Friday,21 September, 2018
Current issue | Issue 1317, (27 October - 2 November 2016)
Friday,21 September, 2018
Issue 1317, (27 October - 2 November 2016)

Ahram Weekly

Parliament and religious IDs

Discrimination is prohibited under the Egyptian Constitution, but parliament is absent without leave when it comes to writing laws to make this prohibition effective, writes Mohamed Salmawy

Al-Ahram Weekly

One of the curiosities of that circus erected inside the parliament building is that attempts to apply the provisions of the constitution — presumably our lawmakers’ first and most important duty — are happening outside parliament. Although the House of Representatives has just begun its second session, it still appears totally unaware of the responsibility it was elected to perform. The President of Cairo University, Gaber Gad Nassar, is way ahead of all the members of that parliamentary comedy team in applying a basic constitutional article: The one prohibiting discrimination on the basis of religious affiliation. Professor Nassar ordered the removal of the ‘religion’ field in all papers and documents issued by the university that had divided students into ‘Muslims’ and ‘Christians’.

The Cairo University president, who himself had been one of the members of the commission charged with drafting the constitution, decided not to sit around and wait for parliament to wake up and tend to its historic duty to promulgate the laws needed to complement and complete the constitution. He therefore took the initiative, using his legal authorities, to implement the first attempt to put the abovementioned constitutional principle into effect. The Engineers Syndicate, headed by Tarek Al-Nabarawi, soon followed suit, becoming the first syndicate in Egypt to apply that principle.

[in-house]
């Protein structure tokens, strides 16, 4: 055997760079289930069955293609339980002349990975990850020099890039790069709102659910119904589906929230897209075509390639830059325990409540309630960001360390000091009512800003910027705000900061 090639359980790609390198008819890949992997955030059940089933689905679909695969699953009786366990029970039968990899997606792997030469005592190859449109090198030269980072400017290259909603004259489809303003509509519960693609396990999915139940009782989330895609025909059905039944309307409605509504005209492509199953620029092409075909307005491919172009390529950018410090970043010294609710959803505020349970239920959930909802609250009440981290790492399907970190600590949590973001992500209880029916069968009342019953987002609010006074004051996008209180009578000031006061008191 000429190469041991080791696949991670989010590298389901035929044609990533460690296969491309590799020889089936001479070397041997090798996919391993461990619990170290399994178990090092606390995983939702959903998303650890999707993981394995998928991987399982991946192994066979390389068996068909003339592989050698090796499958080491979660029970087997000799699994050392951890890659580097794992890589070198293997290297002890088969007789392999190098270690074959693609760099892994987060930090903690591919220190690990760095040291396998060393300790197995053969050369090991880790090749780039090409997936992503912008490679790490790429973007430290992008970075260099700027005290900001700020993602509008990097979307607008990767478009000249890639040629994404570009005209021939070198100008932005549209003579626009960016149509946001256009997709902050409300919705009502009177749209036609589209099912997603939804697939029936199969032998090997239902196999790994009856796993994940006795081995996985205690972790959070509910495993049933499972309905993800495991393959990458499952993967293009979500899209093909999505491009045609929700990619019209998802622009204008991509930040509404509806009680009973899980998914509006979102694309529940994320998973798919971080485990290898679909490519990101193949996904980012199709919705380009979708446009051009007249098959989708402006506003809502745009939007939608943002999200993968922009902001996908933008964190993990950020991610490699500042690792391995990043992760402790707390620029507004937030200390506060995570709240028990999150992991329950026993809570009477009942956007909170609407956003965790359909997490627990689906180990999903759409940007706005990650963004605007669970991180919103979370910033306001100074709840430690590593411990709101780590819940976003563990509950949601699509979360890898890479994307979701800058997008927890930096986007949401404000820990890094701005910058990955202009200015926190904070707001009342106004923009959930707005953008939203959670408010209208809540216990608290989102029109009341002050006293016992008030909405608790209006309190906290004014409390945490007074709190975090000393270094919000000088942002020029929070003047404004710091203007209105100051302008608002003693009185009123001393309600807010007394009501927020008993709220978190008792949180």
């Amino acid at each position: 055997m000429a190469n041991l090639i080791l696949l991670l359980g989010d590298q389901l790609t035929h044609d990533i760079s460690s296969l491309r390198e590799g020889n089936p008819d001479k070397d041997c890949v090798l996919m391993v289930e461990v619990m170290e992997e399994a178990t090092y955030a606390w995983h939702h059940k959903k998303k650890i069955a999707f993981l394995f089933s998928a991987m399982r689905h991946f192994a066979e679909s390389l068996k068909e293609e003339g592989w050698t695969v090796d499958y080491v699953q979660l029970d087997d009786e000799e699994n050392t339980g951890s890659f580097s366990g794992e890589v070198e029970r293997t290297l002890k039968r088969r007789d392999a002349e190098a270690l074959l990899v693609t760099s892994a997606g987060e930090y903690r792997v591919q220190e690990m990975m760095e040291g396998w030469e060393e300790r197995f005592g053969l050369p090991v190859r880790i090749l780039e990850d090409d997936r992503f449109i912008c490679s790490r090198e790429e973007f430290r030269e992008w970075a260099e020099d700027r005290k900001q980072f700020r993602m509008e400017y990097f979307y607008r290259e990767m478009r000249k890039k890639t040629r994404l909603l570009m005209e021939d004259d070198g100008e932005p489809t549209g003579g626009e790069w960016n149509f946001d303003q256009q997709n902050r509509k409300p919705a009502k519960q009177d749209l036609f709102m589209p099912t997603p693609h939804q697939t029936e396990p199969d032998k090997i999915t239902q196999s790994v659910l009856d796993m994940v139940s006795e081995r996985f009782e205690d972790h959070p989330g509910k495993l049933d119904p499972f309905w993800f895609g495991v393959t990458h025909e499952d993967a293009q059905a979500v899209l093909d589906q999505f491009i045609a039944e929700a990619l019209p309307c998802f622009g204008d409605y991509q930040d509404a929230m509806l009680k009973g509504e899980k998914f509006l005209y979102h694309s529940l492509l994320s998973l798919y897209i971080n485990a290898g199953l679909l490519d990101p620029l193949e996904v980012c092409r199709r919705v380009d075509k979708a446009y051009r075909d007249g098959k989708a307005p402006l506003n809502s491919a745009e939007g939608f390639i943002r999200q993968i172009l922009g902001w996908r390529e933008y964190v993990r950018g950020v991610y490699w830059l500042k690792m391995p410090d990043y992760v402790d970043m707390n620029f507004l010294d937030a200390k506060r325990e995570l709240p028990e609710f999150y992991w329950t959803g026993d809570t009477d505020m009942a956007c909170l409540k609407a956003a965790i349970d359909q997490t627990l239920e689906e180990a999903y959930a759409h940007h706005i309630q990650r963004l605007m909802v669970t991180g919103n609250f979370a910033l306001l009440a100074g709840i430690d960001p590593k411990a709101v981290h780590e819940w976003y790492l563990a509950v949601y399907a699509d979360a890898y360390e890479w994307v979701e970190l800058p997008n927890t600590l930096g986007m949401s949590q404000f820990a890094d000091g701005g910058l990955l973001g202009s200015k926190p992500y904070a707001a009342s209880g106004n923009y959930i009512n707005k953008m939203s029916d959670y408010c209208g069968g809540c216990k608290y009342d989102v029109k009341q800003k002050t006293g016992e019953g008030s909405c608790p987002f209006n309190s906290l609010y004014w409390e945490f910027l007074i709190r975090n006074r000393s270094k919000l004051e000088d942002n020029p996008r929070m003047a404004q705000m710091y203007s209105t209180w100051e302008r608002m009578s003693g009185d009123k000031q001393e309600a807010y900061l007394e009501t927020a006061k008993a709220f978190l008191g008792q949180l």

Constitutional Article 53, entitled “Equality in Rights and Duties”, states:

“Citizens are equal before the law, possess equal rights and public duties, and may not be discriminated against on the basis of religion, belief, sex, origin, race, colour, language, disability, social class, political or geographical affiliation, or for any other reason.

“Discrimination and incitement to hatred are crimes punishable by law.

“The state shall take all necessary measures to eliminate all forms of discrimination, and the law shall regulate the establishment of an independent commission for this purpose.”

There immediately comes to mind, in this regard, a well-known incident related by Naguib Mahfouz. When still a student, our most famous novelist won a grant to study abroad, but the university administration at the time withheld it from him because his name sounded Christian. That incident was not unique. It was indicative of a general trend in society. Professor Nassar must have been thinking of cases of this sort when he issued his landmark decision that I hope remains in force and is not ignored after his term as university president comes to an end next year.

As we see above, the same constitutional article calls for the establishment of an independent anti-discrimination commission. The House of Representatives was supposed to legislate for the creation of this commission. That the parliament has so far failed to do this suggests that it is not interested in ending discrimination between Egyptian citizens and, indeed, that it is not interested in applying the constitution.

When MP Anisa Hassouna submitted a bill for this purpose, the House of Representatives put discussion of the bill on hold in spite of the fact that the constitution explicitly states that it is our lawmakers’ duty to issue the necessarily legislation to create the mechanisms to put its principles into effect. Although the constitution states that “discrimination and incitement to hatred are crimes punishable by law,” such acts will go unpunished as long as lawmakers do not draft the required laws and regulations.

Article 53 is not the only constitutional provision that affirms equality between all citizens and criminalises discrimination.